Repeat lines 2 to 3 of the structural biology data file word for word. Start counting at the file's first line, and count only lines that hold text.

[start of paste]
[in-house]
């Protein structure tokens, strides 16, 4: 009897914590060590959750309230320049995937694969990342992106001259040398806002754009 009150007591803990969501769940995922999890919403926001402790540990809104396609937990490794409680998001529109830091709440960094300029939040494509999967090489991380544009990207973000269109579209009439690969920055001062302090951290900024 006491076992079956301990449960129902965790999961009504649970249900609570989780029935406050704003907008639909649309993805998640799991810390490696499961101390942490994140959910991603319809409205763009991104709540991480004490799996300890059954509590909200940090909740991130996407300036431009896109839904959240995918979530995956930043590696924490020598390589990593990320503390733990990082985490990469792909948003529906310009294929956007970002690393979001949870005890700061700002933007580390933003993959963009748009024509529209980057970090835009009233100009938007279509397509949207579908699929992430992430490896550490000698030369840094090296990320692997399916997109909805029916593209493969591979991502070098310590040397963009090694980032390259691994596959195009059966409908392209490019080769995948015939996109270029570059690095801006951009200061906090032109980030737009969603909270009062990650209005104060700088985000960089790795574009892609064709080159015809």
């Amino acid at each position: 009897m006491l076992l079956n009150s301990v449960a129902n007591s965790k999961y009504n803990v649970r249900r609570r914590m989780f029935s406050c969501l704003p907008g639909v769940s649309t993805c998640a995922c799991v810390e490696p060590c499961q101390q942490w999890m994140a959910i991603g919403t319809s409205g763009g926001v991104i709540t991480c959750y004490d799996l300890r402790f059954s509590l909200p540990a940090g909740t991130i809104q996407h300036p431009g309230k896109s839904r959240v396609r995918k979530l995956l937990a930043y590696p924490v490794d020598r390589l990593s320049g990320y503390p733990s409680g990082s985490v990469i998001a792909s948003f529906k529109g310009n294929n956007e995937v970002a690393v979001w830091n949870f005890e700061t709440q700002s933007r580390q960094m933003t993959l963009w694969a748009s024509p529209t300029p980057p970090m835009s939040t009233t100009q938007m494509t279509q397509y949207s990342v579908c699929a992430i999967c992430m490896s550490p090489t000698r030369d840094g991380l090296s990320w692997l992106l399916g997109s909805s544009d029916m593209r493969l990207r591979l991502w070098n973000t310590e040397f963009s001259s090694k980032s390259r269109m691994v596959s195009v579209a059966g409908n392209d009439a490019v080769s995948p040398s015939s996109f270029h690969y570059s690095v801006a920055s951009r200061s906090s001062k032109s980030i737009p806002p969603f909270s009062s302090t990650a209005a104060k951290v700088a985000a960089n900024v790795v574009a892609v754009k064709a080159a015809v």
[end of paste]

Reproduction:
């Protein structure tokens, strides 16, 4: 009897914590060590959750309230320049995937694969990342992106001259040398806002754009 009150007591803990969501769940995922999890919403926001402790540990809104396609937990490794409680998001529109830091709440960094300029939040494509999967090489991380544009990207973000269109579209009439690969920055001062302090951290900024 006491076992079956301990449960129902965790999961009504649970249900609570989780029935406050704003907008639909649309993805998640799991810390490696499961101390942490994140959910991603319809409205763009991104709540991480004490799996300890059954509590909200940090909740991130996407300036431009896109839904959240995918979530995956930043590696924490020598390589990593990320503390733990990082985490990469792909948003529906310009294929956007970002690393979001949870005890700061700002933007580390933003993959963009748009024509529209980057970090835009009233100009938007279509397509949207579908699929992430992430490896550490000698030369840094090296990320692997399916997109909805029916593209493969591979991502070098310590040397963009090694980032390259691994596959195009059966409908392209490019080769995948015939996109270029570059690095801006951009200061906090032109980030737009969603909270009062990650209005104060700088985000960089790795574009892609064709080159015809």
């Amino acid at each position: 009897m006491l076992l079956n009150s301990v449960a129902n007591s965790k999961y009504n803990v649970r249900r609570r914590m989780f029935s406050c969501l704003p907008g639909v769940s649309t993805c998640a995922c799991v810390e490696p060590c499961q101390q942490w999890m994140a959910i991603g919403t319809s409205g763009g926001v991104i709540t991480c959750y004490d799996l300890r402790f059954s509590l909200p540990a940090g909740t991130i809104q996407h300036p431009g309230k896109s839904r959240v396609r995918k979530l995956l937990a930043y590696p924490v490794d020598r390589l990593s320049g990320y503390p733990s409680g990082s985490v990469i998001a792909s948003f529906k529109g310009n294929n956007e995937v970002a690393v979001w830091n949870f005890e700061t709440q700002s933007r580390q960094m933003t993959l963009w694969a748009s024509p529209t300029p980057p970090m835009s939040t009233t100009q938007m494509t279509q397509y949207s990342v579908c699929a992430i999967c992430m490896s550490p090489t000698r030369d840094g991380l090296s990320w692997l992106l399916g997109s909805s544009d029916m593209r493969l990207r591979l991502w070098n973000t310590e040397f963009s001259s090694k980032s390259r269109m691994v596959s195009v579209a059966g409908n392209d009439a490019v080769s995948p040398s015939s996109f270029h690969y570059s690095v801006a920055s951009r200061s906090s001062k032109s980030i737009p806002p969603f909270s009062s302090t990650a209005a104060k951290v700088a985000a960089n900024v790795v574009a892609v754009k064709a080159a015809v």